Monday 20 November 2017

Joe Schmidt: It's great to see players follow their heart and not their bank balance

Irish boss delighted Keith Earls turned down bumper deal

Ireland head coach Joe Schmidt, left, in conversation with Keith Earls
Ireland head coach Joe Schmidt, left, in conversation with Keith Earls
Ruaidhri O'Connor

Ruaidhri O'Connor

Munster have been given a huge lift with news that Keith Earls and Conor Murray will be on board for the next three seasons as Ireland coach Joe Schmidt hailed his star players for turning down lucrative moves abroad to commit to Irish rugby.

The IRFU yesterday persuaded Earls to change his mind on taking up a three-year contract at Saracens, 48 hours after he had informed them of his decision to leave.

That deal, reported in Tuesday's Irish Independent, prompted an outcry from fans of the southern province.

Crucially, unlike Leinster's Marty Moore, he had not signed any agreement with the English club and performance director David Nucifora came back with an eleventh-hour improved offer believed to be in the region of €300,000 which prompted the Moyross native's U-turn.

Schmidt played his part in convincing the versatile back, who he started in all five World Cup games last autumn, to remain in Ireland.

Murray, meanwhile, has also signed on until 2019, having previously signalled his intention to do so. The Lion is understood to have joined the IRFU's top earners on around €400,000.

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The double signing comes as a relief for Munster, who will now hope that Simon Zebo can be convinced to resist the lure of interest from France, while the IRFU will hope that the signature of two key players will cool talk of an exodus after Moore and Ian Madigan's departures from Leinster.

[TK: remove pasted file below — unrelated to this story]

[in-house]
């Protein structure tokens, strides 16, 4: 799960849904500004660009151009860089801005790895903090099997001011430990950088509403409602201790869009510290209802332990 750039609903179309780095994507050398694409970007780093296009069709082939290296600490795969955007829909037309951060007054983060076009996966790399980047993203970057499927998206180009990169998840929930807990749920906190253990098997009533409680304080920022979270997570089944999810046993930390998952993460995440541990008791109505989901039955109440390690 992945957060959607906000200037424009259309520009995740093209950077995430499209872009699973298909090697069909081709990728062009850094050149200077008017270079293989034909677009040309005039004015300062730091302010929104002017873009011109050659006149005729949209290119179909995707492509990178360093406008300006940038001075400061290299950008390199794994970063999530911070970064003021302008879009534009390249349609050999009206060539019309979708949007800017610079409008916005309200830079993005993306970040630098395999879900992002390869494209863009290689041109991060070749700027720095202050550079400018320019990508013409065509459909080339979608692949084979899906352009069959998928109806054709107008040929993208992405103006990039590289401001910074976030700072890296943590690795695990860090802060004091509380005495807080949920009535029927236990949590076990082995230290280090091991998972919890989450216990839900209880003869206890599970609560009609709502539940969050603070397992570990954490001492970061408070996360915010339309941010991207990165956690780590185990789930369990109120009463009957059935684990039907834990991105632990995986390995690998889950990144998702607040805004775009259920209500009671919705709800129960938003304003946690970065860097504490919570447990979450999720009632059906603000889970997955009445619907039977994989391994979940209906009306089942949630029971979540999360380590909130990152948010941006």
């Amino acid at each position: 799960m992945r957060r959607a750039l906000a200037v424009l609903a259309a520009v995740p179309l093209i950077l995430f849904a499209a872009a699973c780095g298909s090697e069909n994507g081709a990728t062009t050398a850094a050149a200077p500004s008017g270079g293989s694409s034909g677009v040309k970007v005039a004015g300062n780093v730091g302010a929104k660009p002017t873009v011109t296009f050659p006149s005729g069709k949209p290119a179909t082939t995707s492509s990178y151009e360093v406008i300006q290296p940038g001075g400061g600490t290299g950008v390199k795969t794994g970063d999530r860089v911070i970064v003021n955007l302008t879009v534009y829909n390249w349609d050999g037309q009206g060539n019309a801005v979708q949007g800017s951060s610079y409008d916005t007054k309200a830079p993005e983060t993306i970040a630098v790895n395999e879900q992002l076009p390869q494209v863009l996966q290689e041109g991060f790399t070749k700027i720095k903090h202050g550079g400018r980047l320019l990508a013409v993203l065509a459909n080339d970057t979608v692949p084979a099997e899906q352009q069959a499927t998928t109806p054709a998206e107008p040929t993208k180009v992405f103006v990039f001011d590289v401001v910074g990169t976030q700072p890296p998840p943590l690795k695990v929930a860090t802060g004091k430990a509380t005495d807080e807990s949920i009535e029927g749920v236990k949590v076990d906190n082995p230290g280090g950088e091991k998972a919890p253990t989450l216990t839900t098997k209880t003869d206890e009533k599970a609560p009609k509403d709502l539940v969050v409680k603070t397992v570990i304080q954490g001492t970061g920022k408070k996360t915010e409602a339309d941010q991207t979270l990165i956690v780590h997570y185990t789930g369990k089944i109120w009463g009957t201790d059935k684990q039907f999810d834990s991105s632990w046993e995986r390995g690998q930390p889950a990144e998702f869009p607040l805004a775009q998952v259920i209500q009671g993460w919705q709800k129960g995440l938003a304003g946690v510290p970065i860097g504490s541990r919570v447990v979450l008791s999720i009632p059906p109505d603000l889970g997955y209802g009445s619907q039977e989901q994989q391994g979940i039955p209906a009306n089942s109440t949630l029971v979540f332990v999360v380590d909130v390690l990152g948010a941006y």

Speaking at the launch of the Six Nations before the deals were announced, Schmidt said players were turning down lucrative offers from abroad to remain in Ireland.

"There are guys giving up good sums of money to stay where they are, to play for their country and play for their province," he said.

"It's one of the fantastic things that is still slightly amateur about rugby that people still follow their hearts a little bit, not just their bank balance.

"I'd like to think that we also add value and that they also know they're going to be looked after.

"There's more to making a decision than that retainer value. There are some other advantages in staying in Ireland, whether they be player management, whether they be playing with the guys you grew up playing with and you feel a sense of identity with and therefore you want to play with."

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